The reasons she was found guilty, namely that she should not have returned home to find her husband committing adultery and that she should not have reported him to the police for assault, something that allegedly caused his suicide, “are so far-fetched and unbelievable that no reasonable court or tribunal would ever have convicted a person of the same”, she says.

Moreover, the fine was so shockingly disproportionate that she believed it was simply an illegal fund-raiser for members of the committee that convicted her, particularly in view of the fact that the fine was to be paid to the headman and not to the family of her deceased husband.

Shiputa pointed out that the same tribunal authority had imposed an identical fine on a man who murdered two people (his pregnant wife and his child). It defied explanation that she should be punished in the same way.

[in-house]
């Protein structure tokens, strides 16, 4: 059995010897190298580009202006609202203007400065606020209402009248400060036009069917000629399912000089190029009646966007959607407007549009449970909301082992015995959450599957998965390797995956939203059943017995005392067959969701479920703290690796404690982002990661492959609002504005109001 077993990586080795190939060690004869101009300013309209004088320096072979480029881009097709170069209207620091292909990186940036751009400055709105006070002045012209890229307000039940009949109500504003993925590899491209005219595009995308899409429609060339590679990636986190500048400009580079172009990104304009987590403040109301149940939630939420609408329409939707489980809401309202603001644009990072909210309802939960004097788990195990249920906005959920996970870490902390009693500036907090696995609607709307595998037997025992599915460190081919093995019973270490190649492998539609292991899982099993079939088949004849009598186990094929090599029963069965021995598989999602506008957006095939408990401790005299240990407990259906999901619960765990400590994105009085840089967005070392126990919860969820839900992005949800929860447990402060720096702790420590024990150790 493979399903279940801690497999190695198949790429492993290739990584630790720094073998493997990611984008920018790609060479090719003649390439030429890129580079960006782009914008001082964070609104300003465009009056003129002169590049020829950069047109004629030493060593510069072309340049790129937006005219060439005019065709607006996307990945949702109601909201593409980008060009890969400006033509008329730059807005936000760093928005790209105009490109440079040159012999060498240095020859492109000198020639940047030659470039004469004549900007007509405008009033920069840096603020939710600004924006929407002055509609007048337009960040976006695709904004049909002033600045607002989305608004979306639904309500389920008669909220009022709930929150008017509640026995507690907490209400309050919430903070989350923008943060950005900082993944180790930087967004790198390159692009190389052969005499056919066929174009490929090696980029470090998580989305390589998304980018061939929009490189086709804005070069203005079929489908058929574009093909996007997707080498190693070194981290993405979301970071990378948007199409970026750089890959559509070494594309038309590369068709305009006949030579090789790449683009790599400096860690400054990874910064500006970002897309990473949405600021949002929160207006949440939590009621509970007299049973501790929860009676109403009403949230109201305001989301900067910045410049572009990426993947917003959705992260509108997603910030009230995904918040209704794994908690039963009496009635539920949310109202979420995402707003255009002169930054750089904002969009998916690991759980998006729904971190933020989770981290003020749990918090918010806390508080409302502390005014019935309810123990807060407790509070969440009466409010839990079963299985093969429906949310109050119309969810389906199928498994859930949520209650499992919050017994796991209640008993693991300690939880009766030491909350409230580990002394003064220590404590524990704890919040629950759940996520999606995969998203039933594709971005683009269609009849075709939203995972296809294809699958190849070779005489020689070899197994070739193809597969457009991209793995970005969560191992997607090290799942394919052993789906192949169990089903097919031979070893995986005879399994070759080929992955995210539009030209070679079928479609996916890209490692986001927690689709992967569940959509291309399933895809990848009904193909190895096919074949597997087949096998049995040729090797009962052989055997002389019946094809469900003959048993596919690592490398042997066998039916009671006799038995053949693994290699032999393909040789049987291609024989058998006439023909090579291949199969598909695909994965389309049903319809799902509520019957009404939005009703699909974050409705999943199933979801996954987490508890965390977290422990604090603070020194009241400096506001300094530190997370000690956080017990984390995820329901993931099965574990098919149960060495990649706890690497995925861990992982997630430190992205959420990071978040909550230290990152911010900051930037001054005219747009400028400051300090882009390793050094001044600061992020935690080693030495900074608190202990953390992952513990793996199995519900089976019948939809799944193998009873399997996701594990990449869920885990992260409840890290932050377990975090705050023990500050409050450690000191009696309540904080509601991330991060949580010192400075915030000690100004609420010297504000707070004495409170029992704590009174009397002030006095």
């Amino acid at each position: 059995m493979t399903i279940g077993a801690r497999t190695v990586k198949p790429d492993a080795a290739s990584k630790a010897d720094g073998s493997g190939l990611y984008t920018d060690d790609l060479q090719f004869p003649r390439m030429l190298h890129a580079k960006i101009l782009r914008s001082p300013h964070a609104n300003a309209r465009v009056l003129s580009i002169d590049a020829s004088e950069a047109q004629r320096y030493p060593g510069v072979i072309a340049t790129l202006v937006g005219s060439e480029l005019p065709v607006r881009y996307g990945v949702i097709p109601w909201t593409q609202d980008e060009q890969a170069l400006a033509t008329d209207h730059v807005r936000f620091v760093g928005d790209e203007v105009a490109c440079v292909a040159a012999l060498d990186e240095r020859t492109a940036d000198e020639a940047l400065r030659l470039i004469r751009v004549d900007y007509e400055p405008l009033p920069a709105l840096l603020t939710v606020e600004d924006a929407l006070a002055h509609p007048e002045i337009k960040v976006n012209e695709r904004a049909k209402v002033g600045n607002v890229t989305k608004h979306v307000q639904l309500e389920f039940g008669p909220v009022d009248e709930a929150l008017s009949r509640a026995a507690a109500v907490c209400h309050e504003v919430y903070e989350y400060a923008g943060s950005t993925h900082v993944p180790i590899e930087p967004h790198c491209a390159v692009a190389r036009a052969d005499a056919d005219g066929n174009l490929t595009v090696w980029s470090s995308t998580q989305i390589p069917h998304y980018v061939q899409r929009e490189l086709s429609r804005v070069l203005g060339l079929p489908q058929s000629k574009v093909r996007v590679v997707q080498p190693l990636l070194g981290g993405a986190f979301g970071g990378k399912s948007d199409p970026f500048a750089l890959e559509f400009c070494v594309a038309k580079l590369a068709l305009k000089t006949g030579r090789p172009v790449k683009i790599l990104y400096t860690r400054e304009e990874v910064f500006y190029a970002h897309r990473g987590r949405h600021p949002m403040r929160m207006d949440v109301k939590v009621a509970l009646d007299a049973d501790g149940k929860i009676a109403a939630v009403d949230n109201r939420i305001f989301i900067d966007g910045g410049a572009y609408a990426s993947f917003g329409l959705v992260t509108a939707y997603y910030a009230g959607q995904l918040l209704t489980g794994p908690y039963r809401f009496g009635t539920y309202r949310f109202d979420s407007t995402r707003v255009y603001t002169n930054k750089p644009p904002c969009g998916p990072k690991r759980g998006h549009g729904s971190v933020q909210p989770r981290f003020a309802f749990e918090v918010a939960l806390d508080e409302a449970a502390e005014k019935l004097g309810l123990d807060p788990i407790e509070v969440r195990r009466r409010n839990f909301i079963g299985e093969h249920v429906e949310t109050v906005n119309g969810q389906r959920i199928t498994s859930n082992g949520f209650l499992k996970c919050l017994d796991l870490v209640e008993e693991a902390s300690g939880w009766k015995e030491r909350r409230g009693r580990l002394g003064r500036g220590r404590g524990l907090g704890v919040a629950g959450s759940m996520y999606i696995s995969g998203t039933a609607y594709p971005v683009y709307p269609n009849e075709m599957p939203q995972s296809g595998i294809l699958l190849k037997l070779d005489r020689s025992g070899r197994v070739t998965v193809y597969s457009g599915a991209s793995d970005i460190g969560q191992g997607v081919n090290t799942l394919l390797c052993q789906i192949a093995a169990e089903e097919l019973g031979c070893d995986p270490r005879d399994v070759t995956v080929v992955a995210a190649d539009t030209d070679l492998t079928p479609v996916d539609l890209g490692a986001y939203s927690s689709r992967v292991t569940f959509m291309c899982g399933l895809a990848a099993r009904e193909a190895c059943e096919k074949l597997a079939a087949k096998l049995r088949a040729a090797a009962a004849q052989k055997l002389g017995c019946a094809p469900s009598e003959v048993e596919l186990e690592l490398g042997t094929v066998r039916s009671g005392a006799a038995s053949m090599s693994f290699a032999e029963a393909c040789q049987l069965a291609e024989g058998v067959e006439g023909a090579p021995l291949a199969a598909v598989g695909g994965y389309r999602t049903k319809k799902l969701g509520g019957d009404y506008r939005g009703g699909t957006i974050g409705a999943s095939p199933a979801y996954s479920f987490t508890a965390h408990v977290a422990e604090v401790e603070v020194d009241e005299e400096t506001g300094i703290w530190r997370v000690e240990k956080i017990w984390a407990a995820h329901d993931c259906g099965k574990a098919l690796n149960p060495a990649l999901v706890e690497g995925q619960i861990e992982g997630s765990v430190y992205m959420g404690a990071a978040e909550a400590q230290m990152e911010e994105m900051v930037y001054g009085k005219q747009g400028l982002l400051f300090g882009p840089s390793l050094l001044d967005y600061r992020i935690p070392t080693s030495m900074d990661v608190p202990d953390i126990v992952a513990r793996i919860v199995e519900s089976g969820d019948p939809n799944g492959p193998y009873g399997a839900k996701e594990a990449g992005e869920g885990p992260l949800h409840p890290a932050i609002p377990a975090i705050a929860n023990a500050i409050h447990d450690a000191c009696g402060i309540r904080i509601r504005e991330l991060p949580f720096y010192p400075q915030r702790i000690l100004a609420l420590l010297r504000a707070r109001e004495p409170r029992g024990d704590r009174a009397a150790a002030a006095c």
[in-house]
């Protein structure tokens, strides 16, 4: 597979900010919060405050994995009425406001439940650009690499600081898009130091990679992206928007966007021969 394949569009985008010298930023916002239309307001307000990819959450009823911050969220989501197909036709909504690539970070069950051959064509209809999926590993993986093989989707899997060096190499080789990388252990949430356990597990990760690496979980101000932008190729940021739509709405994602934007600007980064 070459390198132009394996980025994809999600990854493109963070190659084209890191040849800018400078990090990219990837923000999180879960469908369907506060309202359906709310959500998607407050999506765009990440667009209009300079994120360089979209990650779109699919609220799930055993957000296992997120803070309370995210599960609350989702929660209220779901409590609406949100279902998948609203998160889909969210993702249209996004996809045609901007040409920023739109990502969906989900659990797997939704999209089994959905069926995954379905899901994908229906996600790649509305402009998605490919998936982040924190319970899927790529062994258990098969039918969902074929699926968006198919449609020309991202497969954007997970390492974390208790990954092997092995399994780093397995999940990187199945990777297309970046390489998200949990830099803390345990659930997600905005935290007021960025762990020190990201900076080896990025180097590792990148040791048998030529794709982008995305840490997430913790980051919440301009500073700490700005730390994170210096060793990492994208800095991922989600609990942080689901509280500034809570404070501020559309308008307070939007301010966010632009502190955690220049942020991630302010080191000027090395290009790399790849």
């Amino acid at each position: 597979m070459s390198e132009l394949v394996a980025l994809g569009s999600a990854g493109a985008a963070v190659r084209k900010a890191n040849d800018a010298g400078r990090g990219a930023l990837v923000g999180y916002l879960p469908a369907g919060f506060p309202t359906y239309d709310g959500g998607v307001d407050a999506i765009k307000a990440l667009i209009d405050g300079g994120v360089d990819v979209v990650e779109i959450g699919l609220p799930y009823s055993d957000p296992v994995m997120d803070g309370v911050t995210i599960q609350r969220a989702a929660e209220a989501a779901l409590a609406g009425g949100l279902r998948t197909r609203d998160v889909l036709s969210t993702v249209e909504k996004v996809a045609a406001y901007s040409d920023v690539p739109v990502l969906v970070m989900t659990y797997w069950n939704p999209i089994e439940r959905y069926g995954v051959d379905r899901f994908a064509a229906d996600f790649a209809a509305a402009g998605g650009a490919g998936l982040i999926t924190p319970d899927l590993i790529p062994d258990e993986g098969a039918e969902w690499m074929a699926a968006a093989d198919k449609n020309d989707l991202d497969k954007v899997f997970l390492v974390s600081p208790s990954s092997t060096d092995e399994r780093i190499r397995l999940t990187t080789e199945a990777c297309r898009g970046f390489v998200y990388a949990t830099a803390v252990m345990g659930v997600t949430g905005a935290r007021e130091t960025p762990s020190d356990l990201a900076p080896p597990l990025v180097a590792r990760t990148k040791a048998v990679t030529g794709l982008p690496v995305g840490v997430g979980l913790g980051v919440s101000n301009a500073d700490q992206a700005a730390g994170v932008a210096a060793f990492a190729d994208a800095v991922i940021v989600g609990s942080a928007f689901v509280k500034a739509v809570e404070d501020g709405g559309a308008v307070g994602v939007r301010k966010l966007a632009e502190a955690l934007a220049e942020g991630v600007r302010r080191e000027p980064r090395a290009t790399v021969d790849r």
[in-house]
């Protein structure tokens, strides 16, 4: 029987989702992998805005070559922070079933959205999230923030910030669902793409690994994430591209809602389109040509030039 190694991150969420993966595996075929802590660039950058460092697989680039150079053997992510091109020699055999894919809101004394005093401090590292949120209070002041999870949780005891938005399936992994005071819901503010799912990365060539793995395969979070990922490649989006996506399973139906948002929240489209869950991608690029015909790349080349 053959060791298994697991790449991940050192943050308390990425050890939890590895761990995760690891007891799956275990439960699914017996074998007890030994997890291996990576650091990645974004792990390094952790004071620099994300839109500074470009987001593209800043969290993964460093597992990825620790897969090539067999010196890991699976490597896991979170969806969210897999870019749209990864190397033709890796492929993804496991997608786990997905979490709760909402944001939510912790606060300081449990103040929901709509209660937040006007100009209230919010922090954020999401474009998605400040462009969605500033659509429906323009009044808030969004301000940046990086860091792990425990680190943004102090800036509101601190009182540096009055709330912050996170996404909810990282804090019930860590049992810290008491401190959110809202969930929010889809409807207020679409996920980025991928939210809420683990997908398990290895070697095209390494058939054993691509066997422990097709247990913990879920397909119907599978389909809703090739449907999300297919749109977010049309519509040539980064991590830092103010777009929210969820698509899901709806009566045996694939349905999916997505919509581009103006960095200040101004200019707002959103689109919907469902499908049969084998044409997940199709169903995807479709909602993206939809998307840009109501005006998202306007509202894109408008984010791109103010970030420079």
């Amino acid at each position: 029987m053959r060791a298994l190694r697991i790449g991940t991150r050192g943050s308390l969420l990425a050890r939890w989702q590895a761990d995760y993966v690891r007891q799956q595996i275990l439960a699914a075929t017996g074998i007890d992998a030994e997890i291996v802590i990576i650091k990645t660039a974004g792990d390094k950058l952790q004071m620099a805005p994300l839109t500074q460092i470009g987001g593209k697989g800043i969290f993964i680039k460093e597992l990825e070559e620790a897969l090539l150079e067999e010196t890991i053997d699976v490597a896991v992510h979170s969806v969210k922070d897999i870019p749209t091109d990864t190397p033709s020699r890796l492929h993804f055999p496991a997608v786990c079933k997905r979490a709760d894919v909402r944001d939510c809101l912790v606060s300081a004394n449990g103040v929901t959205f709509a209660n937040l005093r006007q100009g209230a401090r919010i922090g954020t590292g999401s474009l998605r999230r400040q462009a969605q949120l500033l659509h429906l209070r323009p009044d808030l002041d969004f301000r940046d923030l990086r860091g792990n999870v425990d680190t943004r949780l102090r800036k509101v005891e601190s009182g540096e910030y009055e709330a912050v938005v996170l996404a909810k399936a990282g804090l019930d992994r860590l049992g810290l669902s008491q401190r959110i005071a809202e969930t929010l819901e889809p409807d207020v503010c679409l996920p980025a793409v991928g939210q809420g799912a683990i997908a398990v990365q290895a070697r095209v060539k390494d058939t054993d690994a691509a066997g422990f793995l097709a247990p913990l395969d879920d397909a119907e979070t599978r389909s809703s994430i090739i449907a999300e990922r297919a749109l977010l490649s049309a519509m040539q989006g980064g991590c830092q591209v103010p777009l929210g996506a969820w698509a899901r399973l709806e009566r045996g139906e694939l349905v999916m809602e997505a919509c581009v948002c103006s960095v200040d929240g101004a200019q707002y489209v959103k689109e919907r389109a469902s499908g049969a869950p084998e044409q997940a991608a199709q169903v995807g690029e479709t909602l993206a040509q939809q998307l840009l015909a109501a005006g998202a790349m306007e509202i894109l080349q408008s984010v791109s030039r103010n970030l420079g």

The Gciriku tribal authority has not yet responded to the allegations now filed in court as the basis for her legal action. However, it is not the first time that a tribal council has been taken to court for allegedly over-stepping the bounds of their authority.

According to local media, in 2012 a woman sued the local traditional authority for N$500 000 for effectively reducing her to slavery. The woman was held at the local king’s residence for many months and released only after her daughter went to court for an order that she be released. She was “enslaved” after claims that she had killed someone from her village with whom she had shared a traditional beer two days previously.

That same year another traditional court imposed a hefty fine on someone who was not a member of that community and did not even speak the local language. The authority also tried to take away the lodge that he had been operating on the Okavango river for more than 20 years and “fined” him N$60 000. The high court however found the man did not fall under the jurisdiction of the traditional authority, ordered the fine repaid with interest and strongly censured the key figures in the “trial” for the way the man had been treated.